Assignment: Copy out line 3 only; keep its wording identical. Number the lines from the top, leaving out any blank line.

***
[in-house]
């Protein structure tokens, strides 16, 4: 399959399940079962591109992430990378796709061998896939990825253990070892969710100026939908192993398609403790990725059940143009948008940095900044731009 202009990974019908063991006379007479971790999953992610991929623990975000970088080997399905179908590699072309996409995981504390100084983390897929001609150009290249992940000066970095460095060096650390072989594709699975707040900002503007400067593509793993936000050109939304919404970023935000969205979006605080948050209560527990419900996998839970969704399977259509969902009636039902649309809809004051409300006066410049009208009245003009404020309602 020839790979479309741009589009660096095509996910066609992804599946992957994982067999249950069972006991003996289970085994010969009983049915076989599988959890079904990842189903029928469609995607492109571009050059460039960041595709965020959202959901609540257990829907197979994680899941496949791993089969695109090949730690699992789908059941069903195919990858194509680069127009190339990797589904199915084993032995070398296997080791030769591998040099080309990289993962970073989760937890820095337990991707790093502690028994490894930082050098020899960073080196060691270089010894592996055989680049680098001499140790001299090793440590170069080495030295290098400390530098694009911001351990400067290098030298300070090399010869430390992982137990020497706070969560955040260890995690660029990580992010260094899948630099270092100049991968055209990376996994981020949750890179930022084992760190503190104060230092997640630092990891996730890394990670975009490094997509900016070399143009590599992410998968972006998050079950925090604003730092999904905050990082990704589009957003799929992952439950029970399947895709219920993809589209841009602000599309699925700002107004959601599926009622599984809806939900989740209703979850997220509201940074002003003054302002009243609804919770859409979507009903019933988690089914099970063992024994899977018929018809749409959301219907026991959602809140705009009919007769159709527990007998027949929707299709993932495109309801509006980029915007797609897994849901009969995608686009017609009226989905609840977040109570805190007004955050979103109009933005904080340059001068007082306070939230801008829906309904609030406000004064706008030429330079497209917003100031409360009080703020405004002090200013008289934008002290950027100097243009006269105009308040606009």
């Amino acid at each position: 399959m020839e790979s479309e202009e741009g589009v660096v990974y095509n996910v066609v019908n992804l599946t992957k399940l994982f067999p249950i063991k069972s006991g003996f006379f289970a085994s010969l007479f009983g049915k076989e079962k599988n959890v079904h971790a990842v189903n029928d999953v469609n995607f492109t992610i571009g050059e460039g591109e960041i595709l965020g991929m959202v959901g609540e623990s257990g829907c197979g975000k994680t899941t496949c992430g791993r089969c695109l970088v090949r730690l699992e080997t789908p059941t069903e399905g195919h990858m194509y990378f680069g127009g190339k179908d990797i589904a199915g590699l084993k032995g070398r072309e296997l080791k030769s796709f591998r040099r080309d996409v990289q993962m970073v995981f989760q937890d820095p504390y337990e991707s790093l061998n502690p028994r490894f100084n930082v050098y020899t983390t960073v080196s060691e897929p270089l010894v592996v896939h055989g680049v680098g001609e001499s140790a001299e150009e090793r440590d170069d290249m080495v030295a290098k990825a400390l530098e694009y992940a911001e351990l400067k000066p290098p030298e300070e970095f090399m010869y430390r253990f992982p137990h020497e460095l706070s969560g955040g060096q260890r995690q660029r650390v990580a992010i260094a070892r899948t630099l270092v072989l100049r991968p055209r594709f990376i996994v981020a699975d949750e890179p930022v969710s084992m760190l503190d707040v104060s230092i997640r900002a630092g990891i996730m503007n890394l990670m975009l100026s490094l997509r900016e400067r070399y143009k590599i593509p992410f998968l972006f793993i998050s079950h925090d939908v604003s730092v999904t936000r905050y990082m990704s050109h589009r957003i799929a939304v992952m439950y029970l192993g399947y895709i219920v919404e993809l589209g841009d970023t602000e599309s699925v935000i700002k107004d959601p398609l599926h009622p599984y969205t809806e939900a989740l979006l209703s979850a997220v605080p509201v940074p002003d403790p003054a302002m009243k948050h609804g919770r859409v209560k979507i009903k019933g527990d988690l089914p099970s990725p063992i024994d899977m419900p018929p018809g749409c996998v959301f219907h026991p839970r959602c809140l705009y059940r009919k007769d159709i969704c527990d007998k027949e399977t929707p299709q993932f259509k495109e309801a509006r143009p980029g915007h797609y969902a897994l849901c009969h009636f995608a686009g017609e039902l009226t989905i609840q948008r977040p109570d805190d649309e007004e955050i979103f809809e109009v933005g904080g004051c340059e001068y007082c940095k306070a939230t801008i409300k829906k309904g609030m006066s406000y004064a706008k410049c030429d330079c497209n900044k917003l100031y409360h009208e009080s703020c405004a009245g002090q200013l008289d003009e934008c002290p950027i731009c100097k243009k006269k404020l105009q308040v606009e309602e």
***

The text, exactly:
């Amino acid at each position: 399959m020839e790979s479309e202009e741009g589009v660096v990974y095509n996910v066609v019908n992804l599946t992957k399940l994982f067999p249950i063991k069972s006991g003996f006379f289970a085994s010969l007479f009983g049915k076989e079962k599988n959890v079904h971790a990842v189903n029928d999953v469609n995607f492109t992610i571009g050059e460039g591109e960041i595709l965020g991929m959202v959901g609540e623990s257990g829907c197979g975000k994680t899941t496949c992430g791993r089969c695109l970088v090949r730690l699992e080997t789908p059941t069903e399905g195919h990858m194509y990378f680069g127009g190339k179908d990797i589904a199915g590699l084993k032995g070398r072309e296997l080791k030769s796709f591998r040099r080309d996409v990289q993962m970073v995981f989760q937890d820095p504390y337990e991707s790093l061998n502690p028994r490894f100084n930082v050098y020899t983390t960073v080196s060691e897929p270089l010894v592996v896939h055989g680049v680098g001609e001499s140790a001299e150009e090793r440590d170069d290249m080495v030295a290098k990825a400390l530098e694009y992940a911001e351990l400067k000066p290098p030298e300070e970095f090399m010869y430390r253990f992982p137990h020497e460095l706070s969560g955040g060096q260890r995690q660029r650390v990580a992010i260094a070892r899948t630099l270092v072989l100049r991968p055209r594709f990376i996994v981020a699975d949750e890179p930022v969710s084992m760190l503190d707040v104060s230092i997640r900002a630092g990891i996730m503007n890394l990670m975009l100026s490094l997509r900016e400067r070399y143009k590599i593509p992410f998968l972006f793993i998050s079950h925090d939908v604003s730092v999904t936000r905050y990082m990704s050109h589009r957003i799929a939304v992952m439950y029970l192993g399947y895709i219920v919404e993809l589209g841009d970023t602000e599309s699925v935000i700002k107004d959601p398609l599926h009622p599984y969205t809806e939900a989740l979006l209703s979850a997220v605080p509201v940074p002003d403790p003054a302002m009243k948050h609804g919770r859409v209560k979507i009903k019933g527990d988690l089914p099970s990725p063992i024994d899977m419900p018929p018809g749409c996998v959301f219907h026991p839970r959602c809140l705009y059940r009919k007769d159709i969704c527990d007998k027949e399977t929707p299709q993932f259509k495109e309801a509006r143009p980029g915007h797609y969902a897994l849901c009969h009636f995608a686009g017609e039902l009226t989905i609840q948008r977040p109570d805190d649309e007004e955050i979103f809809e109009v933005g904080g004051c340059e001068y007082c940095k306070a939230t801008i409300k829906k309904g609030m006066s406000y004064a706008k410049c030429d330079c497209n900044k917003l100031y409360h009208e009080s703020c405004a009245g002090q200013l008289d003009e934008c002290p950027i731009c100097k243009k006269k404020l105009q308040v606009e309602e």